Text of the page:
September 30, 2008

Help Wanted

If you follow the JoS game threads, you probably recognize the nickname "SoSock". His real name is Tim and he's a big part of this blog's community. Tim and his wife Cathy live in North Carolina.

Cathy has stage 4 breast cancer -- and she does not have health insurance. She decided to go public with her story in the hopes of shining a light on the disgraceful refusal of both political parties in the US to guarantee its citizens even the basics of health care -- something everyone should be entitled to simply by existing. (Laura blogged about Cathy here.)

Fifty million Americans have no access to health care (despite what the Republicans claim (and the Democrats are little better)). For most of us, it's hard to get a sense of such a huge number, so here's the story of one of those 50,000,000 people:
My name is Cathy Baskin. I've been married 32 years, have three children, all above the age of 26, and six grandchildren ranging from one year to age 17. In my former life I was an Oncology and Hospice Nurse.

In 1996, I was involved in a serious car accident that effectively ended my nursing career. My husband is self-employed, so, as a nurse, I had carried all our health insurance.

In 2002, I felt an egg-sized lump in my breast, and went to the doctor. Even though he felt it, too, the mammograms had come back clean, so he decided it was "nothing". He didn't even do a biopsy. I was 44, pre-menopausal, and had fibrocystic breast disease. Taken together, this means mammography results are all but useless. But I had no health insurance, so there was no follow-up.

By the following year, the lump had grown: my left breast was almost twice the size of my right. In February 2004, I was finally diagnosed with Stage 3b breast cancer.

Drug companies helped me pay for my initial treatments. After six months of chemo followed by radiation, then more surgery, I was clear for about six months. Then the cancer metastasized to my bones.

I am now in Stage 4, no longer considered curable. No more help from the drug companies.

After my doctor wrote a letter confirming that my cancer is terminal, I was able to get disability benefits and Medicare. This does help, as it covers 20% of my chemotherapy. But 20% of $50,000/month still leaves a lot.

We earn $200 more than what Medicaid allows, which means I must pay for most of my Medicare benefits. This leaves $700/month for all our personal and household expenses. I've come to realize that there is nothing I can do about the financial aspect of having cancer, so I don't worry about it anymore.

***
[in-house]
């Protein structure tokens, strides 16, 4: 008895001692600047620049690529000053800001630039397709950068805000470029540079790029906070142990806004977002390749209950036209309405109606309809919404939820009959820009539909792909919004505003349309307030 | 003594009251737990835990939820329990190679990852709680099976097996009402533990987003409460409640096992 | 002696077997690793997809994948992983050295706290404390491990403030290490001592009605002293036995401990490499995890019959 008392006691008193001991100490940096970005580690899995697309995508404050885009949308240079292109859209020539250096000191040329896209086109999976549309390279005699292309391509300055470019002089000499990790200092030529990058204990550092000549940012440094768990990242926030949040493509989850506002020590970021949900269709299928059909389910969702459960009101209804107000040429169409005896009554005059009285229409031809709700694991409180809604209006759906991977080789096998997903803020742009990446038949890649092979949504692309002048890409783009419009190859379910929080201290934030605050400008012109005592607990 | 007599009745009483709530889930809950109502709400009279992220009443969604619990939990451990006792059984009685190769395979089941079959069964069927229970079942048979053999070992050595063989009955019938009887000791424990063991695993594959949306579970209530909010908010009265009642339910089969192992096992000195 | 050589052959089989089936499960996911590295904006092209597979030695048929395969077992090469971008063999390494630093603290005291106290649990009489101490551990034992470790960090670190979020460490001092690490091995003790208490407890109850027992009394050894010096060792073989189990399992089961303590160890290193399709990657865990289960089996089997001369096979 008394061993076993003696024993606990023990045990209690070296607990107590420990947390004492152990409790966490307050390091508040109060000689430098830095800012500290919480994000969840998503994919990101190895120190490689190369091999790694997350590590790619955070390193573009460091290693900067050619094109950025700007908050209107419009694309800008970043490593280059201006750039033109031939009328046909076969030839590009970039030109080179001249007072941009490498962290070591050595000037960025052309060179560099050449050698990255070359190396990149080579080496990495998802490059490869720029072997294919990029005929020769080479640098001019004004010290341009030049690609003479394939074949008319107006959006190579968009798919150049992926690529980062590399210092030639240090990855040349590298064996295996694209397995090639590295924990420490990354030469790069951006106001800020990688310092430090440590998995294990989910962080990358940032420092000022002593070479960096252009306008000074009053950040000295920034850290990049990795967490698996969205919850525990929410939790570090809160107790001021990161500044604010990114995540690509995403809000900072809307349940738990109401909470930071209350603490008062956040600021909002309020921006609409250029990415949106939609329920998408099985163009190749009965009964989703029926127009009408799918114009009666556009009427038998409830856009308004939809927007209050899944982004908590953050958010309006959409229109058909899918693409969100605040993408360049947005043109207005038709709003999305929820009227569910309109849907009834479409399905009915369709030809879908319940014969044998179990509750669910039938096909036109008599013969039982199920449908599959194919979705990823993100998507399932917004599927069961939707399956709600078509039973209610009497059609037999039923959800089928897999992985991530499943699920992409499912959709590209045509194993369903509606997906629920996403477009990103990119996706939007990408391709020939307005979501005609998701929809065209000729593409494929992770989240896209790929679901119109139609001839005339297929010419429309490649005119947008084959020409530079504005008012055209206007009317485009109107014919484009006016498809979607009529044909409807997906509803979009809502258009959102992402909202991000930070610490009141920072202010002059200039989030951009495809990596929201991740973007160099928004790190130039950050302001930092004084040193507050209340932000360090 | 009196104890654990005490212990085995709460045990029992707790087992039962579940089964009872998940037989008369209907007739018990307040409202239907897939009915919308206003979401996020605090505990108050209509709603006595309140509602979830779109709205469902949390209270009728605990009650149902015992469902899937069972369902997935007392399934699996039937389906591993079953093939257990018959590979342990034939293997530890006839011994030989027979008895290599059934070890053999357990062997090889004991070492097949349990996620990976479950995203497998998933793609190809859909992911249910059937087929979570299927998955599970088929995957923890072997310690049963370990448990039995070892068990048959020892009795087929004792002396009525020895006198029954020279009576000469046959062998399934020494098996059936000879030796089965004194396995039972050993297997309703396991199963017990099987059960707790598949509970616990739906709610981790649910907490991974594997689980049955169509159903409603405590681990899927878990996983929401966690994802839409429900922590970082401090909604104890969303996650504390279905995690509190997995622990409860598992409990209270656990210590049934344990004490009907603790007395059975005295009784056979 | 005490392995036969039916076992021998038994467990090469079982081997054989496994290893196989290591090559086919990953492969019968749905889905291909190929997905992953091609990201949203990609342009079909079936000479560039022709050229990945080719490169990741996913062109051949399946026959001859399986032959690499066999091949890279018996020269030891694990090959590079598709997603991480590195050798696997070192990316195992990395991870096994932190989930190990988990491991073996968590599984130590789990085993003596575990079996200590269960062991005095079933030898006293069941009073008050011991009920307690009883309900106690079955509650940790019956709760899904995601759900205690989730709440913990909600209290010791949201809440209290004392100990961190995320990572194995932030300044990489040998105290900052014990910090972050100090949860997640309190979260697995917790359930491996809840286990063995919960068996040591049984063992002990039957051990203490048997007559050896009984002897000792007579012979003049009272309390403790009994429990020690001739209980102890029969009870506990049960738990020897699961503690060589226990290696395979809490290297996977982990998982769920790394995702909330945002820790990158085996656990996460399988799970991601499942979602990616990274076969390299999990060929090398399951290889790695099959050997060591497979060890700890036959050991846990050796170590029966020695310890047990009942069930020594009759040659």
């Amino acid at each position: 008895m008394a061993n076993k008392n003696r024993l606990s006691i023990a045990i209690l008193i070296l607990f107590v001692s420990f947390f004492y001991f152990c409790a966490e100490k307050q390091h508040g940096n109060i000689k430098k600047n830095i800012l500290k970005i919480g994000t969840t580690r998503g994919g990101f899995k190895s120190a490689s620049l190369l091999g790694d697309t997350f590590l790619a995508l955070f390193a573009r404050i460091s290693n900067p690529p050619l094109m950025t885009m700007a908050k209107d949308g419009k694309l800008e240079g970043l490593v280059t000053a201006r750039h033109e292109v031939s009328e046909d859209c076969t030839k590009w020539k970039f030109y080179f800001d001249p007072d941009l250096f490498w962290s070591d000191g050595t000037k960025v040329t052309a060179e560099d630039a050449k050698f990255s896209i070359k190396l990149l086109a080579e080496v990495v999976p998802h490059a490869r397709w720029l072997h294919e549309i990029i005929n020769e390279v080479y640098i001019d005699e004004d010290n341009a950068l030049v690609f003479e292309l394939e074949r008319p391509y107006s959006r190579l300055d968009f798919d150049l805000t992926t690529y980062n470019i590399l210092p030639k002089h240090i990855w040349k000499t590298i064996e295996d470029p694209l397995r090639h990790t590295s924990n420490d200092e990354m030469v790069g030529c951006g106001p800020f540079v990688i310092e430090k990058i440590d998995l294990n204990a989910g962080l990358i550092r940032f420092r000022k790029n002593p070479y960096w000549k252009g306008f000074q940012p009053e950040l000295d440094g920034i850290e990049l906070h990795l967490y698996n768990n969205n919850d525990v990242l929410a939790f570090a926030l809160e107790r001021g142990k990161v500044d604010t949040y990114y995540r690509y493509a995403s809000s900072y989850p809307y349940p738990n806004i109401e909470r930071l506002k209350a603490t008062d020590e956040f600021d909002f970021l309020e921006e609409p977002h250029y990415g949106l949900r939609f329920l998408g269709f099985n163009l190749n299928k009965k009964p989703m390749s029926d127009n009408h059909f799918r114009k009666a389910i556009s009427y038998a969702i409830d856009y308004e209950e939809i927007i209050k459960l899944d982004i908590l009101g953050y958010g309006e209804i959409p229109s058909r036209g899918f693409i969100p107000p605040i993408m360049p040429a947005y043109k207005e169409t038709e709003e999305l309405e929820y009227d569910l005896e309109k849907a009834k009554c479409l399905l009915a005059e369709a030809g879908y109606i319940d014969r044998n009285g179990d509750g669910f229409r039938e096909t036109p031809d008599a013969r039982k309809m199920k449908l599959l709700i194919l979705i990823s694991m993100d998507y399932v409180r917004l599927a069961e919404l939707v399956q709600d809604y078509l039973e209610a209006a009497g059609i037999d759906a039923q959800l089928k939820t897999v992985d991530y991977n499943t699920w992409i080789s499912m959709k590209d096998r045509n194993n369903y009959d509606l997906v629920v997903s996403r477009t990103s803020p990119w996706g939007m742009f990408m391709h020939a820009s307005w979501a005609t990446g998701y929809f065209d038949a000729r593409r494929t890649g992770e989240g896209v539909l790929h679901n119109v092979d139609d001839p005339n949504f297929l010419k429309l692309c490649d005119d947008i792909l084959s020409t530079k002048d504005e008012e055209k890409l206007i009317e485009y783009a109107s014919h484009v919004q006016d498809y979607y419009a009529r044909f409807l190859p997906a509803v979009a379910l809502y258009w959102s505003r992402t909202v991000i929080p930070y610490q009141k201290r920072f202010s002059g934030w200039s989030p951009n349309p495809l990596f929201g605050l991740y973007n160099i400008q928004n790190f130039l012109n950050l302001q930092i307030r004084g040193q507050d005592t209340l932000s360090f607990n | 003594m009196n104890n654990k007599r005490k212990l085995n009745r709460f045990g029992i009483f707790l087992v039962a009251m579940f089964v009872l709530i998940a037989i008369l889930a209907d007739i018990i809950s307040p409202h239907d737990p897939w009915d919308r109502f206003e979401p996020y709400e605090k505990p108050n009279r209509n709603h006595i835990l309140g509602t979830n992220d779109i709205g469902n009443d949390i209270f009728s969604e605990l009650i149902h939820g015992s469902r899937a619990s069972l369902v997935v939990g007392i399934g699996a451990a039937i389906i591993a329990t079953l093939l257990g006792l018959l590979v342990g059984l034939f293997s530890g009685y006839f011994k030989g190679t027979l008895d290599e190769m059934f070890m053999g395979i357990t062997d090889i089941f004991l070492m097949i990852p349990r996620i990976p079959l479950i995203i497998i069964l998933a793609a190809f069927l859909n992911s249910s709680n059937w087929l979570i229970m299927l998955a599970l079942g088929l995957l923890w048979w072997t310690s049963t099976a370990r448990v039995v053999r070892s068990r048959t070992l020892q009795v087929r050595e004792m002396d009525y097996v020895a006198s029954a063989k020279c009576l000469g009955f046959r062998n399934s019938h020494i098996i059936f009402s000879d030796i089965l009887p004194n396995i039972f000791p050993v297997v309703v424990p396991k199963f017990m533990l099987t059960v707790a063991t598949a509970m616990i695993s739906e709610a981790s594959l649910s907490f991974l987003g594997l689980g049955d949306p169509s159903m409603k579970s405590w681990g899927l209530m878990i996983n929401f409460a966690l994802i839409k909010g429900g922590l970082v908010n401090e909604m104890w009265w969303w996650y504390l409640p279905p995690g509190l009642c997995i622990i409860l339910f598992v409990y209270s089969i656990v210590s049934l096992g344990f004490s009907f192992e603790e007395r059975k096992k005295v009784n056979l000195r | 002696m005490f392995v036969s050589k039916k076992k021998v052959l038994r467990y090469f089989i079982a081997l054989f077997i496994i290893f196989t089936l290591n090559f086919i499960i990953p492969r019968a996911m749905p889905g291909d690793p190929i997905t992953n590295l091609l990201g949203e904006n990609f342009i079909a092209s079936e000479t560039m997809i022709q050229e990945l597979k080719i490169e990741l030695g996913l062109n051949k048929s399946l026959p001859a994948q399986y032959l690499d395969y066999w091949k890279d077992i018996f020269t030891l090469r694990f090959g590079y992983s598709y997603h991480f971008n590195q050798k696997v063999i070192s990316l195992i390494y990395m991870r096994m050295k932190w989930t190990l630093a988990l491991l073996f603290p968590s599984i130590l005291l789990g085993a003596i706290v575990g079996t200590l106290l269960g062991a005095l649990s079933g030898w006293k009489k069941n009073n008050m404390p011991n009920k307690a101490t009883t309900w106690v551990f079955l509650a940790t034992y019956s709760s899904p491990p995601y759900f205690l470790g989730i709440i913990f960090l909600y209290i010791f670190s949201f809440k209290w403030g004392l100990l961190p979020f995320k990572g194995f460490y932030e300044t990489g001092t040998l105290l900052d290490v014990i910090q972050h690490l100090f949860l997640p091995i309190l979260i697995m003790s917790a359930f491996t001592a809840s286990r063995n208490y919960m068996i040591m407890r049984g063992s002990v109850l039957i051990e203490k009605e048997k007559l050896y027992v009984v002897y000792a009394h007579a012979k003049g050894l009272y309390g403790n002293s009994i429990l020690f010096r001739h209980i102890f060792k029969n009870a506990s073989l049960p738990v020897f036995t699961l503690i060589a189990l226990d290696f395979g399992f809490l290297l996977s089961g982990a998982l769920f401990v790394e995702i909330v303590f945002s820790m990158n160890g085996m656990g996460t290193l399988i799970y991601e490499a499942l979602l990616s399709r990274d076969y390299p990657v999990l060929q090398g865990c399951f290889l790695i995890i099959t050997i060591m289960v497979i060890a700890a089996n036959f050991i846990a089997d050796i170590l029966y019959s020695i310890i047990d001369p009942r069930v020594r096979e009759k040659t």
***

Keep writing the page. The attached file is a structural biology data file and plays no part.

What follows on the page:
What I do worry about a great deal is keeping our house. Our mortgage payment is only $700/month. We couldn't rent a place in our area for less than that. My husband's work van has almost 400,000 miles on it. We have spent more than $600 worth of repairs on the van this month alone so that he can continue to work.

I spent the better part of August and September in the hospital. The very day I came home, my car's transmission crashed. Now I am stranded. There is no way I can afford to fix it, nor would that even be wise, as the car would still need another $500 to $1,000 in other repairs. So now I must find friends who can drive me to my doctor appointments and chemotherapy sessions.

I feel stuck. What little control I thought I had has gone up in smoke.

Please help me raise the $4,000 we need to get a decent used car.

If I were being asked to donate money, I would want to check out the truthfulness of the story. So please feel free to visit my website.
You can make a donation -- as little as $10 -- through this webpage. Note: Your donation will become an actual payment only if the listed goal of $3,301 is met. If it is not, all pledges will be voided.

If you enjoy this blog, I hope you'll consider helping Tim and Cathy. I'd be thrilled if they had a reliable car (and maybe some extra gas money!) by the time the Red Sox clinch the 2008 World Series.

Lowell, Drew Both Upbeat, Hope To Play

Mike Lowell and J.D. Drew both took "lavish cuts" in batting practice at Fenway Park yesterday and seemed pleased with the results.

Drew (lower back strain) "sent balls screaming into the Fenway stands" and Terry Francona "seemed optimistic about his progress".

Lowell (partially torn labrum in right hip) was also upbeat:
It's never really bothered me to swing, so today was kind of just to get into the flow of the game. Tomorrow [Tuesday] will be a big day, because I'll be taking ground balls and seeing how that goes.
Francona is first Red Sox manager to last five consecutive years in 61 years and only the third in franchise history (Jimmy Collins, 1901-05; Joe Cronin, 1935-47). The Playoff Assassin loves October.
These games are so much fun. There's anxiety, there's nervousness, there's some tension. But I love it. ... I like who I'm doing it with. ... Trying to win with this group is fun for me.
David Ortiz: